photography

Zac Davis Photography

Zac Davis has lived all around the Puget Sound region — Issaquah, Bellevue, Bremerton, Bainbridge Island. But about six years ago, he moved to Seattle’s Rainier Beach neighborhood.

He was drawn to the vibrancy of the area, pulsing with different languages and cultures. He describes this as we walk down the street, past African women with their heads covered and moving smoothly in their long robes.

“In my cul-de-sac alone, there’s probably four languages spoken, and yet we manage to have a block party every summer,” he said. “It makes us stronger.”

Matika Wilbur

Can you name and count the Native American tribes in our state? Photographer Matika Wilbur thinks everyone should be able to. She has set out to visit and photograph each of the 566 federally-recognized tribes in the U.S. 

Wilbur is on a mission: "Changing the way we see Native America. That is the goal."

Cindy Hohlbein

Rex Hohlbein had been designing luxurious homes for more than two decades when his life began to shift.

He began inviting homeless people into the office of his architecture firm to warm up, use the bathroom and get a cup of coffee. Pretty soon, he found it hard to spend his days designing million-dollar homes when he was meeting so many people he found sleeping in tents or under a doorway.

National Geographic last week announced the winners in its annual photo contest. According to the contest website, they received more than 22,000 entries from amateur and professional photographers around the world.

Here's a selection of the winning images, including editors' picks, viewers' choice and honorable mentions. You can see the rest on their website.

It was three, maybe four o'clock in the morning when he first saw them. Grad student Jeff Bowman was on the deck of a ship; he and a University of Washington biology team were on their way back from the North Pole. It was cold outside, the temperature had just dropped, and as the dawn broke, he could see a few, then more, then even more of these little flowery things, growing on the frozen sea.

A photographer's mini food fascination

Dec 16, 2012

Small stuff is having a big moment. There's skateboarding for your fingers, cupcake-size lasagna, and now we've discovered photography featuring food as a backdrop for miniature life.

Photos: Time-traveling in the Pacific Northwest

Oct 10, 2012

There's nothing like visiting a new landscape to spark the imagination. I just got back from a two-week road trip around the Pacific Northwest region of the U.S. and Canada. And though it was my own country (the non-Canadian part, at least), it felt completely foreign to my eyes, which are accustomed to the swampy, lush Southeast.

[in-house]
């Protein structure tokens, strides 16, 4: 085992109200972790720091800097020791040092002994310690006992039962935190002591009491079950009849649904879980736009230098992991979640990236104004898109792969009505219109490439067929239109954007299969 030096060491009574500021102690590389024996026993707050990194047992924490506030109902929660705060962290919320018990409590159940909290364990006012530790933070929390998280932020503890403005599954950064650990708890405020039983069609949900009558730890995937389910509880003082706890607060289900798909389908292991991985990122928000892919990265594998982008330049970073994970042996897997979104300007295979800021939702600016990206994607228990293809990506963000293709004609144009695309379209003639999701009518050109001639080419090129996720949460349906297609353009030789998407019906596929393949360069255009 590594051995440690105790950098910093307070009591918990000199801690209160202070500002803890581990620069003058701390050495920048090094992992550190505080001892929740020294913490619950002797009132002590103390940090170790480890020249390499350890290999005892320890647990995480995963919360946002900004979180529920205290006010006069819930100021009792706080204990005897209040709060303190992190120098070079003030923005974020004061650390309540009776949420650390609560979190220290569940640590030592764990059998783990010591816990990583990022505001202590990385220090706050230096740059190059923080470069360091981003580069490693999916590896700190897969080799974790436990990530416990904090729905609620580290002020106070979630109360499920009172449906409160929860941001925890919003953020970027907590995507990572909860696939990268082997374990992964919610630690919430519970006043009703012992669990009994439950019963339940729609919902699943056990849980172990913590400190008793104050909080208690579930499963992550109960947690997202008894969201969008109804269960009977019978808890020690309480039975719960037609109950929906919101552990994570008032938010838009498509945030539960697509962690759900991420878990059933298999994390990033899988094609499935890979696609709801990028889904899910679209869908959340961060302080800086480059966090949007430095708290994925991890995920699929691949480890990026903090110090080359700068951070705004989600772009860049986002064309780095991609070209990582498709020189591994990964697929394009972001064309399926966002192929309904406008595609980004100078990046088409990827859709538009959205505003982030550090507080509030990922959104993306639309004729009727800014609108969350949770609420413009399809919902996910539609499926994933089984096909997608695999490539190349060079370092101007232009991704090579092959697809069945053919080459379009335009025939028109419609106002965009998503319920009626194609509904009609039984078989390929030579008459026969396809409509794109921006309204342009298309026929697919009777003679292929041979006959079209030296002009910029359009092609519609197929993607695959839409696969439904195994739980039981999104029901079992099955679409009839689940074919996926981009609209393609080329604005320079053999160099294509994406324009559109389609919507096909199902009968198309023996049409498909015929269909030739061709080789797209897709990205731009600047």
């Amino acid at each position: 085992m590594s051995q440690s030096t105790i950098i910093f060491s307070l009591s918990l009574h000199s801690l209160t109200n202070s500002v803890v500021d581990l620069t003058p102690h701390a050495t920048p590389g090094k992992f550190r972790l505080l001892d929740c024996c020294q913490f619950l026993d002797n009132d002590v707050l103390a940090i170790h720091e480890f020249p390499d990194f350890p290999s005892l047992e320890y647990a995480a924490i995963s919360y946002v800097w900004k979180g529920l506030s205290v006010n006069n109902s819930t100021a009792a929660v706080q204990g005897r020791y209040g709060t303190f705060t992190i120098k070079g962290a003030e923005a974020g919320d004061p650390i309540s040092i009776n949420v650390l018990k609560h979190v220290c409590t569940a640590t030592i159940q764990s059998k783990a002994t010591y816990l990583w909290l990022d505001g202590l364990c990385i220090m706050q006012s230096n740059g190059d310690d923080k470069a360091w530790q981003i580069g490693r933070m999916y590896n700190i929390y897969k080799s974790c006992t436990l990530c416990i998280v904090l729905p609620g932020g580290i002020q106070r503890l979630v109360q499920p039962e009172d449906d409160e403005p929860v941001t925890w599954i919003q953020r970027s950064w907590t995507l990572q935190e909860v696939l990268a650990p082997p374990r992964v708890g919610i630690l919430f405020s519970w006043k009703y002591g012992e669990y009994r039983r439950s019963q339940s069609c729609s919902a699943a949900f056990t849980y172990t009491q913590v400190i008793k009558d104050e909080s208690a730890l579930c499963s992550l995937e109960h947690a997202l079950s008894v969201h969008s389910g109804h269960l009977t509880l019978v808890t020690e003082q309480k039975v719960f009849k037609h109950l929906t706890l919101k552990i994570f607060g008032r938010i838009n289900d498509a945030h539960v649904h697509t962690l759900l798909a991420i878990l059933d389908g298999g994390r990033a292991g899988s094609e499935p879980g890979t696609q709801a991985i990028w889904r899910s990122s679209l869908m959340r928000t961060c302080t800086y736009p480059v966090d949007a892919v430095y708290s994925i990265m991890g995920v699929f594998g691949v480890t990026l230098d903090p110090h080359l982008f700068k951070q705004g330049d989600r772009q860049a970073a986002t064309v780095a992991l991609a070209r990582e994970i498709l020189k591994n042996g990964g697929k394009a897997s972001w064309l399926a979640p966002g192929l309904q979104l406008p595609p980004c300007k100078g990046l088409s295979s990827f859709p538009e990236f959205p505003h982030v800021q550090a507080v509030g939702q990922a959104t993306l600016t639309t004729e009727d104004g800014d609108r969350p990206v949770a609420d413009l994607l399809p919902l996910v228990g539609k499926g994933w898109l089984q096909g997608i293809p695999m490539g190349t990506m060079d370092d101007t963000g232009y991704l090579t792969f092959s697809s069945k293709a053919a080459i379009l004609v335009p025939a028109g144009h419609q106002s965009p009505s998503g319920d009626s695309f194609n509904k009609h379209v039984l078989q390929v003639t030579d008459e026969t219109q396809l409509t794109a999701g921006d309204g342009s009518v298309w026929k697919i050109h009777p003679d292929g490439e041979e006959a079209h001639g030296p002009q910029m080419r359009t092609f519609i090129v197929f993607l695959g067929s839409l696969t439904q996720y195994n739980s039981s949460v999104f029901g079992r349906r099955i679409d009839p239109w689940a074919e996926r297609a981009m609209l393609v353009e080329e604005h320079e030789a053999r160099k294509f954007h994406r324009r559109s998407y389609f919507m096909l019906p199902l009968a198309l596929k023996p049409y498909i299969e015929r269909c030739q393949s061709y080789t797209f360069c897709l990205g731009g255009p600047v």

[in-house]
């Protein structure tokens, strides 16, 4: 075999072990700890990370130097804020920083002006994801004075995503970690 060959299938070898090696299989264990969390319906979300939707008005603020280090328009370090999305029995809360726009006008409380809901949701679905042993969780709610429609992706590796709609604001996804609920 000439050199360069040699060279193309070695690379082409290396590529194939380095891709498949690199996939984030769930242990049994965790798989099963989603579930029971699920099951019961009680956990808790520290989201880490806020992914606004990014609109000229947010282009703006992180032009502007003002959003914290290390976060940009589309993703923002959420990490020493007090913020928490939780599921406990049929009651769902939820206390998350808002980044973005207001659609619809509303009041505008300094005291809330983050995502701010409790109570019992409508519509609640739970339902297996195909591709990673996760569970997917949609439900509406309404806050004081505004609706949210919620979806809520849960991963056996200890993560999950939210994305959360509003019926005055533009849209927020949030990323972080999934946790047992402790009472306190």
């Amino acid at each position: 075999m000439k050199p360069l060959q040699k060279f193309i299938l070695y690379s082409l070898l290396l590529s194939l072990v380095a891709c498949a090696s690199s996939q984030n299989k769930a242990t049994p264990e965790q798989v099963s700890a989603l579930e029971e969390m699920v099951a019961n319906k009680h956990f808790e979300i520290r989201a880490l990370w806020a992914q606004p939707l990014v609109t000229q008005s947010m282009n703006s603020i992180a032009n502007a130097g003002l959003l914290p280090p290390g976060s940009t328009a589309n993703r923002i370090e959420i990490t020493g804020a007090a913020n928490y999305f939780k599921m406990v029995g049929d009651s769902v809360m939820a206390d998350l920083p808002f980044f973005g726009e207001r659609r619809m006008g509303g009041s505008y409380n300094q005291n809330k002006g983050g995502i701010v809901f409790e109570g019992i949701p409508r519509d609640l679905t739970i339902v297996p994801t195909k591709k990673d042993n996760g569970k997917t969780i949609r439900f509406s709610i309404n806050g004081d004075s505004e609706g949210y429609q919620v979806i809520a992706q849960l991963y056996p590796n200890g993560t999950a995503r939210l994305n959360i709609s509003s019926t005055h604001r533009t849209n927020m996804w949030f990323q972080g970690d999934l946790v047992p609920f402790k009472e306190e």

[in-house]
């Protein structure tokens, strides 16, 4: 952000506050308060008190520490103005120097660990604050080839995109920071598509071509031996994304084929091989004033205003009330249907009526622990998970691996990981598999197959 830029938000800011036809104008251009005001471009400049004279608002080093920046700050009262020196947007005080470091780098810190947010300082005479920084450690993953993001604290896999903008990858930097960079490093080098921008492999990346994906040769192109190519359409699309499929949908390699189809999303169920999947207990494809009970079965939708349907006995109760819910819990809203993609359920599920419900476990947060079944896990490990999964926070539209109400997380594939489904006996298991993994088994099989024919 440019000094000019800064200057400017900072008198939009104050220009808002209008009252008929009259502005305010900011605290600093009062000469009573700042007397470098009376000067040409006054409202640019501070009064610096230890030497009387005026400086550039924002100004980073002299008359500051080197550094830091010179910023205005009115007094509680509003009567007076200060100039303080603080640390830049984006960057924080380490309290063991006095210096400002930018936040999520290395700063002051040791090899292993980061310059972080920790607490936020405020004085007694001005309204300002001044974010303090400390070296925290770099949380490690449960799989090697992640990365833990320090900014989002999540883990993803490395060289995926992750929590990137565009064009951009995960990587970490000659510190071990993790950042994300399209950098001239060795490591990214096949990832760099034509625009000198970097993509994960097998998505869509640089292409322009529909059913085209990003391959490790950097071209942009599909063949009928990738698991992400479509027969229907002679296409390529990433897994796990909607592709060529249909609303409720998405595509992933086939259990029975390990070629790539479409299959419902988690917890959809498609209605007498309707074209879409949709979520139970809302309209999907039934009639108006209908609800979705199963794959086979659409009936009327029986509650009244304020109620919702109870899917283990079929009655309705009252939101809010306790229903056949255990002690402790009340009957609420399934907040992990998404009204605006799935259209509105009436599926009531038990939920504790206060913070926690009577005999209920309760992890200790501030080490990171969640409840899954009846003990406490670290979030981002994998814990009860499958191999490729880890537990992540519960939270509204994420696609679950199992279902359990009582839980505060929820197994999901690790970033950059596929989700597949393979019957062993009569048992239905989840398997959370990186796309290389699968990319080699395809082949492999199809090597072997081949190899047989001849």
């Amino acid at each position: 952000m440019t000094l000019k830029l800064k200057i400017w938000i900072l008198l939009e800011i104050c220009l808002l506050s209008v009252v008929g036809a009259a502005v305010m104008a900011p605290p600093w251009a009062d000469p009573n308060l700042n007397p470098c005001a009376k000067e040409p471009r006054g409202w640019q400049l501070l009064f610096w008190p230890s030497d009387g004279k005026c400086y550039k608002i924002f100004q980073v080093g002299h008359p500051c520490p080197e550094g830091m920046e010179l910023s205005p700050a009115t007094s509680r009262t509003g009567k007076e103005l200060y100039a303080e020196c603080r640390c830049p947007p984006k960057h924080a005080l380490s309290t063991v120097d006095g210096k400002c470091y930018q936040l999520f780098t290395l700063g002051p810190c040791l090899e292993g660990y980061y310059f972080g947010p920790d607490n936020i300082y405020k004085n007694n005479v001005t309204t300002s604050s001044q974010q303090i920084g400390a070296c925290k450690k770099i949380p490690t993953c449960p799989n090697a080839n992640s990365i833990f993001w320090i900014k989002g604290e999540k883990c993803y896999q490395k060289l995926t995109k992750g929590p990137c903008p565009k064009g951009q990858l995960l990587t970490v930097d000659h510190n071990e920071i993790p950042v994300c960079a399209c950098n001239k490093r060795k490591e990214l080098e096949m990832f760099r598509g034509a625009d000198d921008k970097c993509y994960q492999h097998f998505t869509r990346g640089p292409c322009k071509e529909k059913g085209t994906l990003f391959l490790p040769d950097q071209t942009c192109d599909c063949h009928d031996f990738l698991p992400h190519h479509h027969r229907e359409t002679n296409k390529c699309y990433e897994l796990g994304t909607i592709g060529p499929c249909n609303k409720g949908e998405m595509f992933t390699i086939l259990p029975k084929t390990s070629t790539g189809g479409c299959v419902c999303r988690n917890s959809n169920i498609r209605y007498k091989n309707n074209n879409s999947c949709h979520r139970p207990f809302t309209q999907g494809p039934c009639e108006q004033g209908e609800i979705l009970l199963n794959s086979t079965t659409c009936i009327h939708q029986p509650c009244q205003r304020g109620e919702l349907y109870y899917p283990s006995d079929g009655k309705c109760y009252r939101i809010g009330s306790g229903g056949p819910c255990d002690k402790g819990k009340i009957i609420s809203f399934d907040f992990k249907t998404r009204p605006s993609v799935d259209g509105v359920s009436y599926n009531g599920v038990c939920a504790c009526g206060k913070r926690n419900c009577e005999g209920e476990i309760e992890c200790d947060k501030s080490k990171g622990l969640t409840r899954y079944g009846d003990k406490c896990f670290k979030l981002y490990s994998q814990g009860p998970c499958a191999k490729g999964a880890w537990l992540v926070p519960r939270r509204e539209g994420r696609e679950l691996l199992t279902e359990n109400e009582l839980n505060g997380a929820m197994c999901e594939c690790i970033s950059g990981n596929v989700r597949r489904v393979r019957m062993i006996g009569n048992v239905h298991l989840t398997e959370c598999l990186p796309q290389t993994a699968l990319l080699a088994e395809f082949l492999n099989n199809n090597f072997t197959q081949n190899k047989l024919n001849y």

Today's 150th anniversary of the Battle of Antietam got us thinking: What if Civil War photographer Alexander Gardner could revisit some of the original sites he photographed? If he used his equipment today, what would the images look like? That is: How have the landscapes changed — or stayed the same?

How These Work

Justin Steyer / KPLU

Hundreds of KPLU listeners joined us last week for our 19th Summer Jazz Brunch Cruise. Aboard the relaxing, two-and-a-half hour cruise on Elliott Bay, they enjoyed a scrumptious all-you-can-eat brunch, spectacular views, and great music from "that mighty engine of rhythm," Gypsy jazz masters, Pearl Django.

Download the photos here

Florangela Davila / KPLU

A busy street with lots of cars, bikes and people rushing from one place to another. Except for that one person over there with a camera ... and that one over there.

They're students with Seattle's Youth in Focus (YIF) program who are documenting the area around Second Avenue and Cherry in downtown Seattle.

Ted S. Warren / AP

Nick Risinger has always gazed up at the sky. But last year the amateur astronomer and photographer quit his day job as a Seattle marketing director and lugged six synchronized cameras about 60,000 miles to capture an image of the entire night sky.